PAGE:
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Supreme Court, Appellate Division, Third Department, New York.


Decided: October 23, 2008

Before:  MERCURE, J.P., PETERS, SPAIN, MALONE JR. and STEIN, JJ. Andrew H. VanBuren, Hobart, for petitioner. Kehoe & Merzig, P.C., Oneonta (David S. Merzig of counsel), for respondent.

Proceeding initiated in this Court pursuant to EDPL 207 to review a determination of respondent which found that there was a public benefit to be served by the proposed condemnation of a portion of petitioner's property.

This proceeding concerns respondent's decision to condemn a 1.738-acre portion of petitioner's property, located in the Village of Margaretville, Delaware County, in order to gain access to a bulkhead structure located at the intersection of the east branch of the Delaware River and the Binnekill, a stream which flows through the Village.   Respondent has routinely obtained access to the Binnekill and bulkhead for purposes of maintenance and repair by use of an unpaved access road stretching across petitioner's property from State Route 30 to the bulkhead.   Over the past several years, as a result of low water levels in the Binnekill and damage to the bulkhead, respondent has received authorizations from a number of regulatory agencies to perform certain work to both the Binnekill and bulkhead, but access to the worksite has been met with some resistance and restrictions by petitioner.   After failed attempts to negotiate a right of access with petitioner, respondent commenced an action against petitioner seeking a determination that it held an easement over petitioner's property.   During the pendency of that action, respondent decided that it would be more efficient to exercise its power of eminent domain to acquire fee title to the subject property.   Following a public hearing on the proposed condemnation, respondent made determinations and findings of fact and subsequently found that the acquisition would have no adverse effect on the environment.   Petitioner now seeks to annul the determinations and findings of respondent.

It is well settled that “this Court's ‘scope of review is limited to whether the proceeding was constitutional, whether the acquisition was within the condemnor's statutory authority, whether the determination was made in accordance with the statutory procedures and whether a public use, benefit or purpose will be served by the proposed acquisition’ ” (Matter of Doyle v. Schuylerville Cent. School Dist., 35 A.D.3d 1058, 1058, 826 N.Y.S.2d 797 [2006], lv. denied 9 N.Y.3d 804, 840 N.Y.S.2d 764, 872 N.E.2d 877 [2007], quoting Matter of Broadway Schenectady Entertainment v. County of Schenectady, 288 A.D.2d 672, 672-673, 732 N.Y.S.2d 703 [2001];  see EDPL 207 [C] ).  Initially, we reject petitioner's arguments that respondent failed to comply with the procedural requirements of the EDPL. There is no statutory authority for petitioner's contention that respondent was obligated to permit a question-and-answer dialogue during the public hearing (see Matter of Jackson v. New York State Urban Dev. Corp., 67 N.Y.2d 400, 424, 503 N.Y.S.2d 298, 494 N.E.2d 429 [1986];  Matter of Tadasky Corp. v. Village of Ellenville, 45 A.D.3d 1131, 1131-1132, 846 N.Y.S.2d 453 [2007] ).   Rather, EDPL 203 merely provides that any person in attendance “be given a reasonable opportunity to present an oral or written statement and to submit other documents.”   As the recording of the hearing 1 reveals that the members of the public, including petitioner, were given this opportunity, the hearing was conducted in accordance with the statute (see Matter of Tadasky Corp. v. Village of Ellenville, 45 A.D.3d at 1132, 846 N.Y.S.2d 453).   Further, despite petitioner's assertions to the contrary, EDPL 204 specifically authorizes respondent to publish a synopsis, as opposed to the entirety, of its determinations and findings.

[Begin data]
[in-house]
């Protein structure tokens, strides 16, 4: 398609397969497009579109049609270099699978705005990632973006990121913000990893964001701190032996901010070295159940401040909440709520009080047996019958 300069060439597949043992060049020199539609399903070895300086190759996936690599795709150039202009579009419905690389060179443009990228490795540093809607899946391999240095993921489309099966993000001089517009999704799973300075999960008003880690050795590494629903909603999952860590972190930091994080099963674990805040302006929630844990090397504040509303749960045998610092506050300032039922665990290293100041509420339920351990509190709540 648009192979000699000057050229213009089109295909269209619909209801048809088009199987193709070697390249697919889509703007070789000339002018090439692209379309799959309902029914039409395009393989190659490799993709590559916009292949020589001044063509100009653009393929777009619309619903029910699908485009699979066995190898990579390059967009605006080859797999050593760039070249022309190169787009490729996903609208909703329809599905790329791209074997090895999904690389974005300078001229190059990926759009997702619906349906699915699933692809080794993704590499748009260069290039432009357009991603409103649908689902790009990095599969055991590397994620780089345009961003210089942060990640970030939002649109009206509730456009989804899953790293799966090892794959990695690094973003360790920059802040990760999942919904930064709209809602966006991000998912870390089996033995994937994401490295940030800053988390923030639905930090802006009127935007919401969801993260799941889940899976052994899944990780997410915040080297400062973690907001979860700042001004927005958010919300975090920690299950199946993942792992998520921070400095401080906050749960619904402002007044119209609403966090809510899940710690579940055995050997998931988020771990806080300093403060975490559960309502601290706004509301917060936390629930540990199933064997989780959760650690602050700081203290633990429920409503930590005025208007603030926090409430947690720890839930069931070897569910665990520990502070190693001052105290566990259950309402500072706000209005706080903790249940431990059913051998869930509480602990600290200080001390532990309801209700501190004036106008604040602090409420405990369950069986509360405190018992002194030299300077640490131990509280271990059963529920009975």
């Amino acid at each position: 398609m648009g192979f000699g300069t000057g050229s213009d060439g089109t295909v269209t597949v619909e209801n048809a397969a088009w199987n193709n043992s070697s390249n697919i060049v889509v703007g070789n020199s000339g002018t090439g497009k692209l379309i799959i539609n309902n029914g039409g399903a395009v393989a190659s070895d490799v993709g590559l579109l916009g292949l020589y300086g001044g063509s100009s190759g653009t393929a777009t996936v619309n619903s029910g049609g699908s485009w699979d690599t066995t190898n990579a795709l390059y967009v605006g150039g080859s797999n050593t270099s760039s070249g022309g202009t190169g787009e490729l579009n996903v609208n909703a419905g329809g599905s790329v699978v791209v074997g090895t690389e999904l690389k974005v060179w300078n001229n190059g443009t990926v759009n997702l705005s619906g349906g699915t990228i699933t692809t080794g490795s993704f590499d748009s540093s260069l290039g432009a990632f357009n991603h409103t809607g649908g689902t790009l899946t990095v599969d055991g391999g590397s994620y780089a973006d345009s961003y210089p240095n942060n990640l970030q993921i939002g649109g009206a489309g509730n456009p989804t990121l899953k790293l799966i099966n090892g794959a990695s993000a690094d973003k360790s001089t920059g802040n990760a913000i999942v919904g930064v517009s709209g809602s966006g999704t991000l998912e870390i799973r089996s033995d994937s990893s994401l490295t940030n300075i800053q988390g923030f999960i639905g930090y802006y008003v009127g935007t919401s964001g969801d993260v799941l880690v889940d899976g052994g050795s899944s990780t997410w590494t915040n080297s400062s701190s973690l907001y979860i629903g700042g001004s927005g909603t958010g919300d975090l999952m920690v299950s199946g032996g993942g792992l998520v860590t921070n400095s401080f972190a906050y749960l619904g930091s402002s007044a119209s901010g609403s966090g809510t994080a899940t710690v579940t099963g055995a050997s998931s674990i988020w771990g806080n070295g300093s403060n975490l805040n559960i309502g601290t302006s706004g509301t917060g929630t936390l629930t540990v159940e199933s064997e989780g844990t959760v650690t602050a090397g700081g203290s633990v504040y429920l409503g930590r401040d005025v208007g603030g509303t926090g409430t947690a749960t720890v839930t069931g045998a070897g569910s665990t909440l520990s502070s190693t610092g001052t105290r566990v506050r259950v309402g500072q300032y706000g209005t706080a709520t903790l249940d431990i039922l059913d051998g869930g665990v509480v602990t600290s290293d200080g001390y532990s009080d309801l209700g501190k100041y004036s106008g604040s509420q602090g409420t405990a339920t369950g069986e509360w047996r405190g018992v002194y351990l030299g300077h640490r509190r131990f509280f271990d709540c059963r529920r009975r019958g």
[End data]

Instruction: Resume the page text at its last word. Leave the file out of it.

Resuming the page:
Petitioner next contends that the condemnation lacks the requisite public purpose and was impermissibly undertaken during the pendency of separate litigation concerning the parties' property rights in the land at issue.   In its determinations and findings of fact, respondent specifically found that the bulkhead has been damaged over the years and that access thereto is necessary to properly maintain and preserve the structure as a means of improving water supply, fire control and alleviating the likelihood of flooding.   Respondent further found that the proposed condemnation will guarantee free access to the bulkhead and Binnekill for necessary maintenance and repair and foreclose any future dispute between it and petitioner regarding its rights to access those facilities.   As respondent's “exercise of the eminent domain power is rationally related to a conceivable public purpose” (Matter of Jackson v. New York State Urban Dev. Corp., 67 N.Y.2d at 425, 503 N.Y.S.2d 298, 494 N.E.2d 429 [internal quotation marks and citations omitted] ), we find that the taking was constitutionally sound.   Additionally, “[t]he fact that separate litigation was pending regarding ownership of the property does not prevent respondent from taking the property by eminent domain” (Matter of Stefanis v. Village of Fleischmanns, 43 A.D.3d 581, 583, 842 N.Y.S.2d 600 [2007] ).